Marshall Islands adopts three-year nuclear strategy

Runit Dome, Marshall Islands

For the next three years, the Marshall Islands government will be implementing a national nuclear strategy that focuses on five key pillars of nuclear justice — from compensation, health care, the environment, national capacity, to education and awareness.

About 67 nuclear devices were detonated by the Atomic Energy Commission in or around the Marshalls between 1946 and 1962. According to a report from the National Research Council, the radiation emanating from these explosions severely affected those who lived in the Marshall Islands, resulting in everything from cancers to birth deformities.

The nuclear strategy’s overwhelming healthcare priority is to create cancer care services in the Marshall Islands for the elderly who endured the most horrific aspects of the U.S. nuclear weapons testing program.

The strategy also seeks to provide a safe environment for communities to live, either through environmental restoration or securing equivalent land resources elsewhere. This includes continued assurances of safety for communities already resettled in areas with residual radiation.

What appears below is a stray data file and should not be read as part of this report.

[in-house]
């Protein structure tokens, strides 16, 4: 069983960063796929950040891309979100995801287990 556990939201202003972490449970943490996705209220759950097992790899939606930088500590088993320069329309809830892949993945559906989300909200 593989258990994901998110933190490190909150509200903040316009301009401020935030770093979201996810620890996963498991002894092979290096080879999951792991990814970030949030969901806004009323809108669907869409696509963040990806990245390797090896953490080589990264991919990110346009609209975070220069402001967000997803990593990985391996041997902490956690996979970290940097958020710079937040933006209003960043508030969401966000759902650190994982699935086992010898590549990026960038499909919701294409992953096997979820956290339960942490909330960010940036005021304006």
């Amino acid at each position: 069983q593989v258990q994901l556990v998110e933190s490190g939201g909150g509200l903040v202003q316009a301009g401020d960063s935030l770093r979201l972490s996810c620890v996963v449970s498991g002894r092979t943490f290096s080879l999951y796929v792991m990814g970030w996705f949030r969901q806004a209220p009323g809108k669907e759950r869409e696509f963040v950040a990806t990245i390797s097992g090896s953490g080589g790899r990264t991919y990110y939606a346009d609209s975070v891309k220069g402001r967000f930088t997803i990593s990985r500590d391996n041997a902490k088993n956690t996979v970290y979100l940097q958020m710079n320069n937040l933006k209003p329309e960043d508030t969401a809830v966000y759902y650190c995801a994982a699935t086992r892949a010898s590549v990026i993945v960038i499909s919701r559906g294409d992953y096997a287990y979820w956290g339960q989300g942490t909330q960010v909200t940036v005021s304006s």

In addition, the strategy focuses on full payment of tribunal awards to survivors of the nuclear testing program, capacity building about the impacts of nuclear weapons testing in the Marshall Islands, as well as the need for sustained education efforts.

Rhea Moss-Christian, the chair of the nuclear commission said the Strategy is a tool for all Marshallese living in the islands or overseas, to use in their individual and collective efforts to respond to the devastation resulting from the U.S. nuclear weapons testing program in the islands.

“It is also a resource for our partners and friends outside the Marshall Islands to understand the nuclear testing impacts that persist today and how they can support the Marshallese people,” Moss-Christian said.

An independent panel of scientists with expertise in radiation exposure and other related fields will also be established to provide the Marshall Islands “with trusted, independent science that can respond to the questions and concerns of community members,” according to the document.